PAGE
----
Of all the millions of deaths happening around the world, more than half are due to certain top causes. Some of them are coronary heart disease, stroke, colon cancer, chronic obstructive pulmonary disease, diabetes, and suicide. These causes could all be linked to a person’s social spending, says Daniel Kim, associate professor in the Bouvé College of Health Sciences at Northeastern University.
For his research, he examined the effects of the state and local spending of the U.S. —monies for welfare, education, and health—on mortality and drew not just a correlation, as the few earlier studies on the subject have done, but opened the door to inferring a cause-and-effect relationship between higher spending and longer lives for the more than 430,000 adults he assessed across the country.
“Each additional $250 spent per person per year on welfare predicted a 3-percentage point lower probability of their dying from any cause,” says Kim, “and the same amount spent per person on education reduced the chances by almost 1 percentage point.” He also highlights in his study, the most affected by state and local government social spending was coronary heart disease which kills more than 370,000 people annually.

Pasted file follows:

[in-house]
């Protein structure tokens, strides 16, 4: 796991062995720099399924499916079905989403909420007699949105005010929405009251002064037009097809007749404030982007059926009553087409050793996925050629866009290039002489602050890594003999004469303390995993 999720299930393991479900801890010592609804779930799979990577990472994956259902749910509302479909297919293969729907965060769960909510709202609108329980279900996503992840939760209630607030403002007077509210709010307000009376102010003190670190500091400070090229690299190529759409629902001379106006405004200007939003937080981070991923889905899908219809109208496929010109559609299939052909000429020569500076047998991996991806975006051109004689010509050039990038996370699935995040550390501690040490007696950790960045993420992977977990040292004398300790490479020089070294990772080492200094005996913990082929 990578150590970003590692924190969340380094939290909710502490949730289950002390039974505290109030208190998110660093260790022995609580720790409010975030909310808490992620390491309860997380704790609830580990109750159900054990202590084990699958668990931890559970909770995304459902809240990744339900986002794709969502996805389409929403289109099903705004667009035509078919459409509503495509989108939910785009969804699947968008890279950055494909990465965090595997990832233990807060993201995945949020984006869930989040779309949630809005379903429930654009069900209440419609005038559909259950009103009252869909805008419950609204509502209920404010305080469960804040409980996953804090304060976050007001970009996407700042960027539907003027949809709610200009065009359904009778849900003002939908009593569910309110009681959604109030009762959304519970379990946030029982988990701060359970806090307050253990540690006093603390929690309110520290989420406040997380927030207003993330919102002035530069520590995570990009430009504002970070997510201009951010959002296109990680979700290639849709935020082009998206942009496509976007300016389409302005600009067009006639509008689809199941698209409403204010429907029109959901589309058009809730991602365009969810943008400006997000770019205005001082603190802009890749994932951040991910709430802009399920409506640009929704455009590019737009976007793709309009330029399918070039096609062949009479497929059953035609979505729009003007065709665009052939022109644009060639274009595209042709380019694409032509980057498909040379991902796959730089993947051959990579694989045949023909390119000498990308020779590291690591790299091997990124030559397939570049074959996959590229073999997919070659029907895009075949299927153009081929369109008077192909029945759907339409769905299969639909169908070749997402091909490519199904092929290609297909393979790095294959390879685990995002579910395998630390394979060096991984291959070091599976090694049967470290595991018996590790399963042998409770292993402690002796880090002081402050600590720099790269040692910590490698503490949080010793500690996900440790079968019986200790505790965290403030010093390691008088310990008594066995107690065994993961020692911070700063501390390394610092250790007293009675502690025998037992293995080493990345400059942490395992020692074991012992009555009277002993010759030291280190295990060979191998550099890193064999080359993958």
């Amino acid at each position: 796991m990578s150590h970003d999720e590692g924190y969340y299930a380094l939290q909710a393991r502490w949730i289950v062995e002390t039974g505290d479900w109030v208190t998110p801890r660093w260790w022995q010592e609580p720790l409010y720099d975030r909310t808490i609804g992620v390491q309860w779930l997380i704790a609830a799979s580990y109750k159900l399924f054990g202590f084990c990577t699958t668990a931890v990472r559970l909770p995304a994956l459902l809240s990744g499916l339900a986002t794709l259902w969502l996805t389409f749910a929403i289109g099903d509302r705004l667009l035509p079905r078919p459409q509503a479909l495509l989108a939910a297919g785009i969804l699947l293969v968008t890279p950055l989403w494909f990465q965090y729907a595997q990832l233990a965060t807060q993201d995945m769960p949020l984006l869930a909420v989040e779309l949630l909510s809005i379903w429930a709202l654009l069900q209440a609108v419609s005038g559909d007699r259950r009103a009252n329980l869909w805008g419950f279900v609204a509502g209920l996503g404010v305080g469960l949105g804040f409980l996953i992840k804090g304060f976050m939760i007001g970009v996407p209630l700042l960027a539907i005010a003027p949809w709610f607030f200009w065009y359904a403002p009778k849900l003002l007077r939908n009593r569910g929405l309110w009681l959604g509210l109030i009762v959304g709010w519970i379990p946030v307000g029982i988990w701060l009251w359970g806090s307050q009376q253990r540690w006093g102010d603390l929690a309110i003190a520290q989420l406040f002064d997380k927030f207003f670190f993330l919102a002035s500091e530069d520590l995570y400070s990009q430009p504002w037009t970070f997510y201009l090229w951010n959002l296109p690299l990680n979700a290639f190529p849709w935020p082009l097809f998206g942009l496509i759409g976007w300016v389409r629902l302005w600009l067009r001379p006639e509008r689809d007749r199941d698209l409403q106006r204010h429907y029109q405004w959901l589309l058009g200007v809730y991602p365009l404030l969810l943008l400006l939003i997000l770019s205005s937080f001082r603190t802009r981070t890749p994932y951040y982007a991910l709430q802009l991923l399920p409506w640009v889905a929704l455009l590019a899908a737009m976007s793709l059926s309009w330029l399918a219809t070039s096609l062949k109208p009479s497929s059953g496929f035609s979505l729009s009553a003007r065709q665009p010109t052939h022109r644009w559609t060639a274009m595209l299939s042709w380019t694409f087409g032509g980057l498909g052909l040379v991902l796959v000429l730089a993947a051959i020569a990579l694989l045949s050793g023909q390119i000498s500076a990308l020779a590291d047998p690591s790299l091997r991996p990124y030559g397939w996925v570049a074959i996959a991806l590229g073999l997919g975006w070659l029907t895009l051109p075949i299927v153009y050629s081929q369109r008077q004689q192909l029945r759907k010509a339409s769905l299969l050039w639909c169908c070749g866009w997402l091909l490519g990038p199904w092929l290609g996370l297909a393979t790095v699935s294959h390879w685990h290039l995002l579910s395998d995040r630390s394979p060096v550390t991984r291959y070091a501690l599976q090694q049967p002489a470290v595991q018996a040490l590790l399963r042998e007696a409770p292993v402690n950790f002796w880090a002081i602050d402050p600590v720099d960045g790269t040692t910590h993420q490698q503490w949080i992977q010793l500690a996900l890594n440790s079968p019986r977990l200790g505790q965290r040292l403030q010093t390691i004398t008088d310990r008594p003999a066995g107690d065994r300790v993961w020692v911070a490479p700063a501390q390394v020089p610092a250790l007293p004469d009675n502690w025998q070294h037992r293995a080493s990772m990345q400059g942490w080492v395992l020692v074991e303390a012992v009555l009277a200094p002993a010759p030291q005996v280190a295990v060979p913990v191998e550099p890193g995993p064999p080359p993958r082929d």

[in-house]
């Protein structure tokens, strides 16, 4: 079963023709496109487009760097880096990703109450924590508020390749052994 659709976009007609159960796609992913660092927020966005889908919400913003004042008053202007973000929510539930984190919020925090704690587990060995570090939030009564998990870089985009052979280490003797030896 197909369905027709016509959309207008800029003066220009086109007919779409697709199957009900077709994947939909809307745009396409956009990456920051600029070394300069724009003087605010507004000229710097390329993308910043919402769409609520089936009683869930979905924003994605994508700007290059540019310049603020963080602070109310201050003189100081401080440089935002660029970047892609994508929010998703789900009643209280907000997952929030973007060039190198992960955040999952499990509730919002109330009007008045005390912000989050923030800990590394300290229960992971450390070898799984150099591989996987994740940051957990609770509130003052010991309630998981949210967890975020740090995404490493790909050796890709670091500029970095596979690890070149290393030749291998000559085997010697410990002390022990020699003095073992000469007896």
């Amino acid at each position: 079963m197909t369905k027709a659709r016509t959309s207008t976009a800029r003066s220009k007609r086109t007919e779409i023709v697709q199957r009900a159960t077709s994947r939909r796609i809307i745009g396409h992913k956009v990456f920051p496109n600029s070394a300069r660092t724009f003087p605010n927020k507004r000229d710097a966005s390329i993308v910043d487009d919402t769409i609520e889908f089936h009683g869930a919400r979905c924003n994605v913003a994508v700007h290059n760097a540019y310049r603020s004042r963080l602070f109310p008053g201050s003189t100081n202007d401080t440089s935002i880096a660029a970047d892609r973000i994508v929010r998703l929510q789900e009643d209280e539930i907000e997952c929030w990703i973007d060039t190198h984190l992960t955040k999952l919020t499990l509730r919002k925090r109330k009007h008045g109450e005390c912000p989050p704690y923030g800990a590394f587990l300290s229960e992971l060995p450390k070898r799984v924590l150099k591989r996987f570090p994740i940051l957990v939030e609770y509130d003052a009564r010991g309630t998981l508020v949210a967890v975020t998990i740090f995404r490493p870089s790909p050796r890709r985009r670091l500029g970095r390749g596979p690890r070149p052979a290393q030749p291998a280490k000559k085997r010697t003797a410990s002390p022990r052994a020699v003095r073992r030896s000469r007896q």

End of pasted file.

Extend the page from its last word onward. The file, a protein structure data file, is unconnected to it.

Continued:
The fact that income inequality affects health and mortality is not new. Research has shown that wider gaps in income generally correlate with a shorter average lifespan. However, less than a handful of studies have addressed the effects of social spending on health and mortality. On the other hand, Kim’s research is unlike others as he follows a statistical approach by following people over time and studying their spending limits.
“We certainly need to explore my findings further—such as identifying which specific welfare and education programs benefit health. However, I hope they will help launch a public discussion about the real-life health benefits and harms that state policymakers’ decisions can have on all of us,” says Kim.